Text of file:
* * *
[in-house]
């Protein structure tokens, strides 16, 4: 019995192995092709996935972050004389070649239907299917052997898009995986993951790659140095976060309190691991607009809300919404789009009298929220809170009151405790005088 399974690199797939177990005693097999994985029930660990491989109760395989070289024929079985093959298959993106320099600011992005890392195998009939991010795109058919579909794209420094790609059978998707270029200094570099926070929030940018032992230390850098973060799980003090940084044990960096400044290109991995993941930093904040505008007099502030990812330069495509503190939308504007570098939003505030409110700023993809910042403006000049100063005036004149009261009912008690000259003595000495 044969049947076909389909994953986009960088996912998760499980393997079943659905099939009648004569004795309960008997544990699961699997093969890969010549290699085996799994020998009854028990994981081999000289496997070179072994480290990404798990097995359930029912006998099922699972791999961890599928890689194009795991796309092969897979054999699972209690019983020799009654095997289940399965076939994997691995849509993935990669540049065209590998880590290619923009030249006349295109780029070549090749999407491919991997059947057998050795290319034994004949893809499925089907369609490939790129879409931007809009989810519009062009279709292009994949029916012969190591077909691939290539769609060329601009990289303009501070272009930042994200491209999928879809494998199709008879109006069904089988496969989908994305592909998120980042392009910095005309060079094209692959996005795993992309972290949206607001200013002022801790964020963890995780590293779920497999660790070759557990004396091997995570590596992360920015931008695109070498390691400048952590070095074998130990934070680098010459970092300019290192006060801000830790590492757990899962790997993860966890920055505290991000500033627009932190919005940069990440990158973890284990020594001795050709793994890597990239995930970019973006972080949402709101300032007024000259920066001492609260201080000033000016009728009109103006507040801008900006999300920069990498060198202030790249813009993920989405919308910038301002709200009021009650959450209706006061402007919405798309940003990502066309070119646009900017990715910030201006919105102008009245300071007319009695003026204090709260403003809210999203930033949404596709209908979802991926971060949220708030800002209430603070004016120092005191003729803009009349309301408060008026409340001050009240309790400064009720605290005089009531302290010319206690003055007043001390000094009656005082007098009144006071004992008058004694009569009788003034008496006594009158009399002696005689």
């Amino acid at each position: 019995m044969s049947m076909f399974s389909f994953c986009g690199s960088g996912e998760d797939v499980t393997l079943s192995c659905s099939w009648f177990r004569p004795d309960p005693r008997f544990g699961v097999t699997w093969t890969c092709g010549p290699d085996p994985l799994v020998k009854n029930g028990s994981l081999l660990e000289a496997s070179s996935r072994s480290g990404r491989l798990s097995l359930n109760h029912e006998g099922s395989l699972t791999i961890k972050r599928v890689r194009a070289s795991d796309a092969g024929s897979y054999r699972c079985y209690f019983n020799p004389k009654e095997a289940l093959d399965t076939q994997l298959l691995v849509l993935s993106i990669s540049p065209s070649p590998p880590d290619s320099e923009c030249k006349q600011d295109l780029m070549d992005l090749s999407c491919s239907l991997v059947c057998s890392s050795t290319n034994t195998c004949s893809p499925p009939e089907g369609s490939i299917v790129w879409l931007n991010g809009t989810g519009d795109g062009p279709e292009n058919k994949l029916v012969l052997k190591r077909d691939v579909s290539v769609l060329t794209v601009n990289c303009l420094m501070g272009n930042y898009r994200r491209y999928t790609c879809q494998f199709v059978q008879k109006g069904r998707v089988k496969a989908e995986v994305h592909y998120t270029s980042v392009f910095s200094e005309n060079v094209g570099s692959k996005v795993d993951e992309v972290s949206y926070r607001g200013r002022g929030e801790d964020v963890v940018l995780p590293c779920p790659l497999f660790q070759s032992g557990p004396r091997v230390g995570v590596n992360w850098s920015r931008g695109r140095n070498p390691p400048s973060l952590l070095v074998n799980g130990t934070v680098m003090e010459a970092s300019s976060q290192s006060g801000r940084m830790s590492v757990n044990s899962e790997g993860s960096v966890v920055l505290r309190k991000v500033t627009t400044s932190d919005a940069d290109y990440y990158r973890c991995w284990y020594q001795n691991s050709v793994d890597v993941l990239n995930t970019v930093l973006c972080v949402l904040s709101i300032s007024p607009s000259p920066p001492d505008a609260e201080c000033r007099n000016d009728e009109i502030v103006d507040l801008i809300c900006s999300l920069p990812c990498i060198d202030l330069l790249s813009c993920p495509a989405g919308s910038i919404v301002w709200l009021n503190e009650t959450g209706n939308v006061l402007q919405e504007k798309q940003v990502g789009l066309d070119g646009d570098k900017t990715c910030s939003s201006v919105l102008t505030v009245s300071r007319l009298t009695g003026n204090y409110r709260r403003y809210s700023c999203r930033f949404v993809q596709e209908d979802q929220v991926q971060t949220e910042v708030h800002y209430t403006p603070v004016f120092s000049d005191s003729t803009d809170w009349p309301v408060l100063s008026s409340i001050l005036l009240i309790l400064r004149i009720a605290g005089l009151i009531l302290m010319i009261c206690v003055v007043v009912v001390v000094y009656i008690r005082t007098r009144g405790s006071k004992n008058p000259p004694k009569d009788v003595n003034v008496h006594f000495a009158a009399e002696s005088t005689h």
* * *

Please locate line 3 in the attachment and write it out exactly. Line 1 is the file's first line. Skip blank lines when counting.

């Amino acid at each position: 019995m044969s049947m076909f399974s389909f994953c986009g690199s960088g996912e998760d797939v499980t393997l079943s192995c659905s099939w009648f177990r004569p004795d309960p005693r008997f544990g699961v097999t699997w093969t890969c092709g010549p290699d085996p994985l799994v020998k009854n029930g028990s994981l081999l660990e000289a496997s070179s996935r072994s480290g990404r491989l798990s097995l359930n109760h029912e006998g099922s395989l699972t791999i961890k972050r599928v890689r194009a070289s795991d796309a092969g024929s897979y054999r699972c079985y209690f019983n020799p004389k009654e095997a289940l093959d399965t076939q994997l298959l691995v849509l993935s993106i990669s540049p065209s070649p590998p880590d290619s320099e923009c030249k006349q600011d295109l780029m070549d992005l090749s999407c491919s239907l991997v059947c057998s890392s050795t290319n034994t195998c004949s893809p499925p009939e089907g369609s490939i299917v790129w879409l931007n991010g809009t989810g519009d795109g062009p279709e292009n058919k994949l029916v012969l052997k190591r077909d691939v579909s290539v769609l060329t794209v601009n990289c303009l420094m501070g272009n930042y898009r994200r491209y999928t790609c879809q494998f199709v059978q008879k109006g069904r998707v089988k496969a989908e995986v994305h592909y998120t270029s980042v392009f910095s200094e005309n060079v094209g570099s692959k996005v795993d993951e992309v972290s949206y926070r607001g200013r002022g929030e801790d964020v963890v940018l995780p590293c779920p790659l497999f660790q070759s032992g557990p004396r091997v230390g995570v590596n992360w850098s920015r931008g695109r140095n070498p390691p400048s973060l952590l070095v074998n799980g130990t934070v680098m003090e010459a970092s300019s976060q290192s006060g801000r940084m830790s590492v757990n044990s899962e790997g993860s960096v966890v920055l505290r309190k991000v500033t627009t400044s932190d919005a940069d290109y990440y990158r973890c991995w284990y020594q001795n691991s050709v793994d890597v993941l990239n995930t970019v930093l973006c972080v949402l904040s709101i300032s007024p607009s000259p920066p001492d505008a609260e201080c000033r007099n000016d009728e009109i502030v103006d507040l801008i809300c900006s999300l920069p990812c990498i060198d202030l330069l790249s813009c993920p495509a989405g919308s910038i919404v301002w709200l009021n503190e009650t959450g209706n939308v006061l402007q919405e504007k798309q940003v990502g789009l066309d070119g646009d570098k900017t990715c910030s939003s201006v919105l102008t505030v009245s300071r007319l009298t009695g003026n204090y409110r709260r403003y809210s700023c999203r930033f949404v993809q596709e209908d979802q929220v991926q971060t949220e910042v708030h800002y209430t403006p603070v004016f120092s000049d005191s003729t803009d809170w009349p309301v408060l100063s008026s409340i001050l005036l009240i309790l400064r004149i009720a605290g005089l009151i009531l302290m010319i009261c206690v003055v007043v009912v001390v000094y009656i008690r005082t007098r009144g405790s006071k004992n008058p000259p004694k009569d009788v003595n003034v008496h006594f000495a009158a009399e002696s005088t005689h």